Credit: Bianca Holderness via Splendour in the Grass on Facebook
Since going to ground last week over what’s perhaps best described as ‘a godsend to content creators‘, rumours of Scott and Andrea Swift’s eldest daughter Taylor making her first public appearance at Splendour in the Grass were to waiting-in-line chat what girls in slip dresses and chokers are to festival fashion in 2016.
Which is to say, they came in endless permutations.
“She’s hanging out in the Strokes’ compound”, someone working backstage told me. “My friend who works in audio said she was definitely here”, said another. “She took her private jet to Hawaii after The Strokes finished.”
“She’s got 13 guards and one of them is an Iraqi sniper. But it’s definitely worth a selfie.”
And like slip dresses – spotted in salmon coloured crushed velvet, in black satin or ornate florals – paired with white tees, they were everywhere on Day 01 of the sixteenth annual Byron Bay bacchanal, which this year attracted some 37,000 punters with the promise (most of them delivered upon) of a festival experience that’s near unparalleled in Australia. They were there in droves at touring mates Jack Garratt and Kacy Hill’s debut Splendour appearances, where both artists delivered incredible performances to match what were also reportedly stellar sideshows.
You couldn’t miss them at Leon Bridges or Years and Years, where both international acts astonished audiences with strikingly different sets; nor at the festival’s main stage, an amazing natural amphitheater, where that same evening Swiftian favourites The 1975 warmed up the crowed for the long-anticipated return of The Avalanches and The Strokes, both of whom came through with highly-danceable sets that affirmed the intergenerational appeal of this year’s lineup.
Credit: Jess Gleeson via Splendour in the Grass on Facebook
The lineup – as always negotiating that delicate balance between the best new local acts (Montaigne, Wafia and Ngaiire), returning favourites (Courtney Barnett, The Preatures) undeniable crowd-pullers (Sticky Fingers, Flume, Boy and Bear) and headline grabbing international acts like Sigur Rós and James Blake – obviously resonated with Byron local Chris Hemsworth and his wife Elsa Pataky, both of whom emerged on Friday night doing their best impression of ‘inconspicuous’. That’s no mean feat when you’re six feet tall and built like a Norse god.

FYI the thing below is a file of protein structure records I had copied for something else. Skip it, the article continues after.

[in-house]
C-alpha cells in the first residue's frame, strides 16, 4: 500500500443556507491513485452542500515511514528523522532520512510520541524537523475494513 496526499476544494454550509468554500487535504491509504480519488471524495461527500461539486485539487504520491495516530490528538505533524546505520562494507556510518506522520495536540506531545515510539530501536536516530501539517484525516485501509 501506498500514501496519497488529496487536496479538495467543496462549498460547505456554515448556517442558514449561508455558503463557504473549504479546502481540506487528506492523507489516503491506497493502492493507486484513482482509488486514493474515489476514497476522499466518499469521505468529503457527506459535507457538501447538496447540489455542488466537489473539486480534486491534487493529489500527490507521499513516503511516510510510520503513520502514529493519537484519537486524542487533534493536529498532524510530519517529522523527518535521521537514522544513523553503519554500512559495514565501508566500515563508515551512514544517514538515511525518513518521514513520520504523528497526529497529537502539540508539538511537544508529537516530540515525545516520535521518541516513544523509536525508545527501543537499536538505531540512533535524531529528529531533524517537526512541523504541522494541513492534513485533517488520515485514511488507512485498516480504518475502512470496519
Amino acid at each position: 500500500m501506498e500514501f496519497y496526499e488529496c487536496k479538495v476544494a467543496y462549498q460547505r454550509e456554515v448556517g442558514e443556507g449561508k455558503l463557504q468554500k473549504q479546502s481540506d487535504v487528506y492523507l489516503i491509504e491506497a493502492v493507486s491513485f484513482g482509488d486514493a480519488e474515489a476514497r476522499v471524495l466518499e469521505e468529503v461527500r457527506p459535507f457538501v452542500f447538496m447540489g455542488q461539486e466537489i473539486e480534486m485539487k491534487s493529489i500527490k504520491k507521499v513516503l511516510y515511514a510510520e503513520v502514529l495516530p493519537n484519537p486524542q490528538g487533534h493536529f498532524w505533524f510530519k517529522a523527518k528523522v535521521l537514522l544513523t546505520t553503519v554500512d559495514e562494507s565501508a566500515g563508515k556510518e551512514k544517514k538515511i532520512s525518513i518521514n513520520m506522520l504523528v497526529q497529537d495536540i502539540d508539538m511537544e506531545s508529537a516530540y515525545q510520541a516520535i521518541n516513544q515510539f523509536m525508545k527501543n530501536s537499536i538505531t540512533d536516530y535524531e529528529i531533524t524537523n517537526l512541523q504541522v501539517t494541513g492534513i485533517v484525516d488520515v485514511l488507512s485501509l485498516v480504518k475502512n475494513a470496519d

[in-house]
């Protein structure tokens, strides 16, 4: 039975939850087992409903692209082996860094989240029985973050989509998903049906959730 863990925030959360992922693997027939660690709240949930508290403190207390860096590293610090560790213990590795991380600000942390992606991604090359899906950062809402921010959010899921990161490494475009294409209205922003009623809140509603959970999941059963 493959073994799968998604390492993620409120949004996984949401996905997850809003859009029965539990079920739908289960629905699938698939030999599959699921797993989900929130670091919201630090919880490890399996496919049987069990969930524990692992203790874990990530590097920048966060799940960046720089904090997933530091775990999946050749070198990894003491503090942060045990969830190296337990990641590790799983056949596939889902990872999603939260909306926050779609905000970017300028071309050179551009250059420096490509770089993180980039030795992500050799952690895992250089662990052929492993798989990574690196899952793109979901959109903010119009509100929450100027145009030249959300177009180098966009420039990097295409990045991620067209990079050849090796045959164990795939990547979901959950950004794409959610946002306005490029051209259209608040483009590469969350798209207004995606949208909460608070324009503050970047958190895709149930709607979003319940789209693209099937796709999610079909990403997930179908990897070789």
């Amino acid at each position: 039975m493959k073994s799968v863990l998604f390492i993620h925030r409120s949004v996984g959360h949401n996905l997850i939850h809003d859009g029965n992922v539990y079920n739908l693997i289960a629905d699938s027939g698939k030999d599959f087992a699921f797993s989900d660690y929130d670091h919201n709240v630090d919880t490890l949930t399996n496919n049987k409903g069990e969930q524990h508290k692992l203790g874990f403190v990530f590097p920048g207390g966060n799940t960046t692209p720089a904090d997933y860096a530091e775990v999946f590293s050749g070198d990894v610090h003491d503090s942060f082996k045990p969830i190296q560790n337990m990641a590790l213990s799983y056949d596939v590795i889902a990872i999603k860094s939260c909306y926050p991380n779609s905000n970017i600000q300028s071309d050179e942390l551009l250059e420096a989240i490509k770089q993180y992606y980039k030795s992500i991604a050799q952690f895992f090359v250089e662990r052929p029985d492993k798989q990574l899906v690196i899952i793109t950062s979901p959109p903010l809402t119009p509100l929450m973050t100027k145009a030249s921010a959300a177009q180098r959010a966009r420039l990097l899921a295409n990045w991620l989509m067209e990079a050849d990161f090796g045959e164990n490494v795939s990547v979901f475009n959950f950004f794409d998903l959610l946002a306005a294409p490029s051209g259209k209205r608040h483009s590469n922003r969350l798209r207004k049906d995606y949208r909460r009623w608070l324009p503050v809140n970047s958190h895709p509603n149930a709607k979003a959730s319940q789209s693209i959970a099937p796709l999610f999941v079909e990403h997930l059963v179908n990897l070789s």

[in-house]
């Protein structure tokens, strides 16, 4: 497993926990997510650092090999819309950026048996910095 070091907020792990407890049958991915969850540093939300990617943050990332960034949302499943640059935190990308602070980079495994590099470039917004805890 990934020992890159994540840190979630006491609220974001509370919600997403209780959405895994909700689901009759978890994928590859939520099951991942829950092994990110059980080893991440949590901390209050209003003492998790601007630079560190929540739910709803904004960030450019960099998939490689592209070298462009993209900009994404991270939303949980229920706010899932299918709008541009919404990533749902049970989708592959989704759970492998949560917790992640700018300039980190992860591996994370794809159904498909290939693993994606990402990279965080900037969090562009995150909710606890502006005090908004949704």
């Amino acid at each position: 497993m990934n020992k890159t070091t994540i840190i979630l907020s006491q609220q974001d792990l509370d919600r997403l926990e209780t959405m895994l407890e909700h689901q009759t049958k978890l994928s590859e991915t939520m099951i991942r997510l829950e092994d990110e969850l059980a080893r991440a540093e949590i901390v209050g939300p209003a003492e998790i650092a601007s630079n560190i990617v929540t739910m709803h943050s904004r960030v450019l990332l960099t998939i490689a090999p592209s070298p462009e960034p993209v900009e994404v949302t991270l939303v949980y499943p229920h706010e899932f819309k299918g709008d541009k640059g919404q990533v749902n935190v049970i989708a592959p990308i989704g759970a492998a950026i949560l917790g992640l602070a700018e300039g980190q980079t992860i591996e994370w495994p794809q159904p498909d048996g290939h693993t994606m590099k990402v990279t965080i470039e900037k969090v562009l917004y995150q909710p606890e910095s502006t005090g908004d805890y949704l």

Hemsworth’s baseball cap and Pataky’s pink bob and ample face glitter both proved to be inadequate camouflage for the first night of the festival prior to The Strokes closing set – a riveting precursor to a night that would eventually be marred for some by hours-long queues for those departing the site for the surrounding towns by bus, with the festival eventually refunding those who’d purchased bus tickets but chose to walk to town rather than wait any longer. The most agreeable man in Hollywood, Mark Ruffalo, also allegedly found time to pose for photos with members of the police force backstage. Classic Mark Ruffalo.
Credit: Mitch Lowe via Splendour in the Grass on Facebook
On Saturday morning, those of us playing along at home woke to find news that Swift had finally made her first public appearance in LA, with Tom Hiddleston who, of course, was seen wearing the same grey suede shoes he wears everywhere.
Later that same morning, Melbourne-based duo Slum Sociable would perform a cover of Kanye West’s Runaway, to spectacular effect. It felt, in a word, apt; perhaps even more so when, later that day, a snake made an appearance in the grass at the same tent where The Meeting Tree played their final show. From there, it was off to bear witness to the phenomenal Michael Kiwanuka, and before that, Gang Of Youths, whose set was mired by acoustic issues but was (arguably) redeemed by the ample use of confetti cannons (see above).
Those same acoustic troubles likewise hampered a marathon three hour set performed by iconic, maudlin Saturday night main stage headliners The Cure, whose incomparable catalogue of hits forged over a career spanning four decades was largely lost on those not within eyesight of Robert Smith’s signature coiffure and likewise those born after 1993.
Enter Saturday night saviour Santigold, whose high energy performance was teeming with hits and testament to her status as one of music’s most commanding artists. Highlights including Disparate Youth, L.E.S. Artistes, Big Mouth and Can’t Get Enough of Myself from this year’s 99c made it all worth the price of admission.
Credit: Stills in Time via Splendour in the Grass on Facebook
Fears of festival fatigue come Sunday were assuaged by the presence of acts perfect for low key afternoons spent recovering, like Sydney’s Little May, Brisbane’s Wafia and the always entertaining outfit The Internet, who made their welcome return to Australian shores. Having previously proven to be a highlight at this year’s Laneway Festival, frontwoman Syd tha Kyd also proved that she has grown more and more confident in guiding her crowd through a set that’s variously paced but never loses its chill.
That doesn’t mean that those looking to see off Splendour with more of a bang were disappointed: Jagwar Ma in particular reigned supreme with a fantastic return appearance, before it was left to Australian electronic music’s prodigal son Harley Streten – perhaps you know him as Flume? – to see out the festival with a stellar roll call of guests including Ngaiire, Remi, KUČKA and Vera Blue. The latter stepped in for a rendition of Skin’s massive single, Never Be Like You, the resulting effect ultimately proving that the 24-year-old has more than earned his place closing the main stage where only six years ago he was camping at a festival for the first time.
Your loss, Taylor.
Credit: Russell Privett via Flume on Instagram
Cover image: Mark Metcalfe/Getty Images